Author Topic: Scott Kelly Book Extract  (Read 59 times)

Recusant

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Scott Kelly Book Extract
« on: October 09, 2017, 11:54:37 AM »
Scott Kelly and Mikhail "Misha" Kornienko spent nearly a year on board the International Space Station to help learn about the effect on the human body of long periods of time in space. This is very important in planning a mission to Mars and for the future of human space exploration. Below is an extract from Scott Kelly's book about his experience on the space station and his return to Earth.

"Astronaut Scott Kelly on the devastating effects of a year in space" | The Age

Quote
It's March 2016, and I've been back on Earth, after a year in space, for precisely 48 hours. I push back from the table and struggle to stand up, feeling like a very old man getting out of a recliner.

"Stick a fork in me, I'm done," I announce. Everyone laughs and encourages me to get some rest. I start the journey to my bedroom: about 20 steps from the chair to the bed. On the third step, the floor seems to lurch under me, and I stumble into a planter. Of course, it isn't the floor – it's my vestibular system trying to readjust to Earth's gravity. I'm getting used to walking again.

"That's the first time I've seen you stumble," Mark says. "You're doing pretty good." A former astronaut, Mark knows from personal experience what it's like to come back to Earth. As I walk by Samantha, I put my hand on her shoulder and she smiles up at me.

I make it to my bedroom without incident and close the door behind me. Every part of my body hurts. All my joints and all of my muscles are protesting the crushing pressure of gravity. I'm also nauseated, though I haven't thrown up. I strip off my clothes and get into bed, relishing the feeling of sheets, the light pressure of the blanket over me, the fluff of the pillow under my head.

All these are things I've missed dearly for the past year. I can hear the happy chatter of my family behind the door, voices I haven't heard for a long time without the distortion of phones bouncing signals off satellites. I drift off to sleep to the comforting sound of their talking and laughing.

A crack of light wakes me: Is it morning? No, it's just Amiko coming to bed. I've only been asleep for a couple of hours but I feel delirious. It's a struggle to come to consciousness enough to move, to tell her how awful I feel. I'm seriously nauseated now, feverish, and my pain has gotten worse. This isn't like how I felt after my last mission. This is much, much worse.

"Amiko," I finally manage to say. She is alarmed by the sound of my voice.

"What is it?" Her hand is on my arm, then on my forehead.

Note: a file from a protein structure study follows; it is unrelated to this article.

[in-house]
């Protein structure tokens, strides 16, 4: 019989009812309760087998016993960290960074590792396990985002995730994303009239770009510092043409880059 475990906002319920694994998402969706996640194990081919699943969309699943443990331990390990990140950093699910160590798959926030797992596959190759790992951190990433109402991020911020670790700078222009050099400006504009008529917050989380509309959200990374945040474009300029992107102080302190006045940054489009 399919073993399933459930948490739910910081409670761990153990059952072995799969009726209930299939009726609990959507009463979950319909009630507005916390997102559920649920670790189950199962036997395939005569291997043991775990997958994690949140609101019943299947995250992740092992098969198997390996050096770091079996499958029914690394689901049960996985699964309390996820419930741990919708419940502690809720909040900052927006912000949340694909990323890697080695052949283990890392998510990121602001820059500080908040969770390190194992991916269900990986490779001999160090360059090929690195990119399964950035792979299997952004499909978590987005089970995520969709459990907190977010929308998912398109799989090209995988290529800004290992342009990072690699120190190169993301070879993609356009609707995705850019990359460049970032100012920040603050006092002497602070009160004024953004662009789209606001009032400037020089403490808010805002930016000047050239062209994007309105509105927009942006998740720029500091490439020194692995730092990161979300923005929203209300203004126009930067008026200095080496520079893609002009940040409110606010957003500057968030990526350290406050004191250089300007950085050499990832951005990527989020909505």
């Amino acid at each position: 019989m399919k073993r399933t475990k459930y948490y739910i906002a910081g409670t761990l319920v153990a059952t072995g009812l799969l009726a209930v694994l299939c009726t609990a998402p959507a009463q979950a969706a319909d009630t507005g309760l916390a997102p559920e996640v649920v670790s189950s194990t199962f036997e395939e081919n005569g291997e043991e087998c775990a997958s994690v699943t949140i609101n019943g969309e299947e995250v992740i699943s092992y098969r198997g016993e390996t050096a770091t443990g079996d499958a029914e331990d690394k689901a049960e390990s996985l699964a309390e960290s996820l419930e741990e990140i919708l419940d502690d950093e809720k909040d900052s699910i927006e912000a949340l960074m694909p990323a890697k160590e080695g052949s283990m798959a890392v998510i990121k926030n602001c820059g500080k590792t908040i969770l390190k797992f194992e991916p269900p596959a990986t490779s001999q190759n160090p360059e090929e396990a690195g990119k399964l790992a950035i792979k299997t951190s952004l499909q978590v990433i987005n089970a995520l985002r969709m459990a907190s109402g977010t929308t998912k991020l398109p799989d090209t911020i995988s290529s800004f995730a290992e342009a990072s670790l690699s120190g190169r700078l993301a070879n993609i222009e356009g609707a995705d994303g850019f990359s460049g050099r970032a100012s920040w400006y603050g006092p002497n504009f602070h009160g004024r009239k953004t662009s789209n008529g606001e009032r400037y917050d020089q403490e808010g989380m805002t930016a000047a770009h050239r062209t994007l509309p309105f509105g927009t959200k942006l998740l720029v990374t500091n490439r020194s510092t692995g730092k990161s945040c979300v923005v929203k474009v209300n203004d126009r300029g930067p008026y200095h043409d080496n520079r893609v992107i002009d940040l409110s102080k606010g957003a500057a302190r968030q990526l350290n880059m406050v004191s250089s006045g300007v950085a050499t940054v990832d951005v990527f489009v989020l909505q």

Her skin feels chilled, but it's just that I'm so hot. "I don't feel good," I say.

[Continues . . .]
« Last Edit: October 09, 2017, 02:34:26 PM by Recusant »
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Tank

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Re: Scott Kelly Book Extract
« Reply #1 on: October 09, 2017, 12:08:16 PM »
That sounds like a really good read!
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Re: Scott Kelly Book Extract
« Reply #2 on: October 09, 2017, 02:00:32 PM »
It does sound fascinating even tho it finally kills all my fantasies of living in outer space.
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Recusant

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Re: Scott Kelly Book Extract
« Reply #3 on: October 09, 2017, 02:13:29 PM »
With better shielding it may be possible to live safely in space for extended periods of time. The problem right now is in returning to a full gravity environment. However, using centripetal acceleration (a rotating wheel) to create at least partial-g for living quarters could help alleviate that. NASA proposed adding a partial-g module to the ISS for sleeping quarters, but it doesn't seem like it's going to happen.
"Religion is fundamentally opposed to everything I hold in veneration — courage, clear thinking, honesty, fairness, and above all, love of the truth."
— H. L. Mencken


Dave

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Re: Scott Kelly Book Extract
« Reply #4 on: October 09, 2017, 02:28:18 PM »
Not quite "2010 . . ." yet then . . . Bit behind.
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Re: Scott Kelly Book Extract
« Reply #5 on: October 09, 2017, 04:25:33 PM »
Sounds very interesting!
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